Dutch privacy watchdog AP has told the health ministry not to press ahead yet with its coronavirus tracking app, because various questions still remain about security and personal data controls.
The AP says privacy has not, so far, been sufficiently guaranteed even though this has been central to the design and functionality. In particular, no clear agreements have been reached with Google and Apple about reprocessing data gleaned via the app.
Nor is it clear who will be responsible for the app’s server, now that the tax office has withdrawn, the AP said.
‘The app is not just what you see on your screen,’ said AP chairman Aleid Wolfsen. ‘It is also Apple and Google technology, and the servers where your information is sent. The app is part of a system and all other parts of that system should deal properly with privacy as well.’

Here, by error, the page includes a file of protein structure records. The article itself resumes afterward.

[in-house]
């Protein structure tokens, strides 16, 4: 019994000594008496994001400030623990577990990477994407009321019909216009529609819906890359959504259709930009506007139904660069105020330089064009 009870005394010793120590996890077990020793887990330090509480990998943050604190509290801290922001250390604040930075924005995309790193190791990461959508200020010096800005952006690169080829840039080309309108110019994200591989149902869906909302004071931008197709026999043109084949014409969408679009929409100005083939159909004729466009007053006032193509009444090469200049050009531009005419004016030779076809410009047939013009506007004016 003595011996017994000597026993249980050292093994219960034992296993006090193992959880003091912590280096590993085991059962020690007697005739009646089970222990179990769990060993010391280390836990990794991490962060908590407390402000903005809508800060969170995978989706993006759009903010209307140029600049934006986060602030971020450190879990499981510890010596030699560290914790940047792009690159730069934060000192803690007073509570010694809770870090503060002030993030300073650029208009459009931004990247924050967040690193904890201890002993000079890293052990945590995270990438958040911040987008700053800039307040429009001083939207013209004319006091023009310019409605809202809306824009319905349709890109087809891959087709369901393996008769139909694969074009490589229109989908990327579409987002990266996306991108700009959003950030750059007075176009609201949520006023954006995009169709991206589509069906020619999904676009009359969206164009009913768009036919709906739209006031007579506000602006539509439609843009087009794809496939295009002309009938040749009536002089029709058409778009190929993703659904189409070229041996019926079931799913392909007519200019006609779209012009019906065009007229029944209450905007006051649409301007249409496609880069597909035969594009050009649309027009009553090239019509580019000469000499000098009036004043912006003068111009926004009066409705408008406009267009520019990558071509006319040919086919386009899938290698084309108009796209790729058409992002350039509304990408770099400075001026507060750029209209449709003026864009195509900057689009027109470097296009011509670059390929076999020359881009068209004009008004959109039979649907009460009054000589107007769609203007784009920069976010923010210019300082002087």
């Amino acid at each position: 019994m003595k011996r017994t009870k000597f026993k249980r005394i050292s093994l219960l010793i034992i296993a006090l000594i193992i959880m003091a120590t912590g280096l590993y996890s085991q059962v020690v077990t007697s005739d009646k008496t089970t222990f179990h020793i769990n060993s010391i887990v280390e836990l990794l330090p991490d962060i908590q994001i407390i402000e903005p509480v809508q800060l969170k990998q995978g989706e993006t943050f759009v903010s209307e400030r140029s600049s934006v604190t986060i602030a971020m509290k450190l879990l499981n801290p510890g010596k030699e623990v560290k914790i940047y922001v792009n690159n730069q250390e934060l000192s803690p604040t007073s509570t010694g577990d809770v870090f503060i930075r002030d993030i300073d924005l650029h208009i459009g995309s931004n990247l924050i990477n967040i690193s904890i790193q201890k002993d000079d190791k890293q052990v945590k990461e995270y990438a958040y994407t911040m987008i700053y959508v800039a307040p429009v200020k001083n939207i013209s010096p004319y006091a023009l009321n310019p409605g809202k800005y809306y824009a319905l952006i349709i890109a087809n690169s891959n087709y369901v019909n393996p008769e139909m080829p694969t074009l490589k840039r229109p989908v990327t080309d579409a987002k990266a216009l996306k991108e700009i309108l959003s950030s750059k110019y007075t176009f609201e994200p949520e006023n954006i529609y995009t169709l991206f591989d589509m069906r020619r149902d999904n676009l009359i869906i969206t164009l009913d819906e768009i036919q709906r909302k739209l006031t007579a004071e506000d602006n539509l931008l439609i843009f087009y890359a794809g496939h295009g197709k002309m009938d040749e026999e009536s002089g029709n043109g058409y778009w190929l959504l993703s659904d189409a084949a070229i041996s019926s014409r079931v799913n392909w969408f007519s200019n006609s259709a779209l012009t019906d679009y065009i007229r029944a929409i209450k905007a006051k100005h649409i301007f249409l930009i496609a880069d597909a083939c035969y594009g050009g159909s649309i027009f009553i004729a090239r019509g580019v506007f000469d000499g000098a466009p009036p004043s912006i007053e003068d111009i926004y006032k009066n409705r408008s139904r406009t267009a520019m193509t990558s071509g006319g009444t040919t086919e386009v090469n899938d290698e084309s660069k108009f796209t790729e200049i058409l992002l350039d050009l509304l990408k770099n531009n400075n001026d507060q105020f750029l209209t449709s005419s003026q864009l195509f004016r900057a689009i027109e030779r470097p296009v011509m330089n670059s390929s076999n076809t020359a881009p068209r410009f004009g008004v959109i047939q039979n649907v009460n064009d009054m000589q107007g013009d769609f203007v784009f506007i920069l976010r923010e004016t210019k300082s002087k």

Use of the app should also be regulated in law, Wolfsen said, and such legislation should include the right to choose whether or not to use the app. ‘This would mean that you could not be refused entry to a bar if you don’t have the app on your phone,’ Wolfsen said. ‘It would also mean your employer could not force you to use it.’
The AP sent its recommendations to the health ministry on August 6 and made them public on Monday, the day the app roll-out started.
The app has already been downloaded over 430,000 times.
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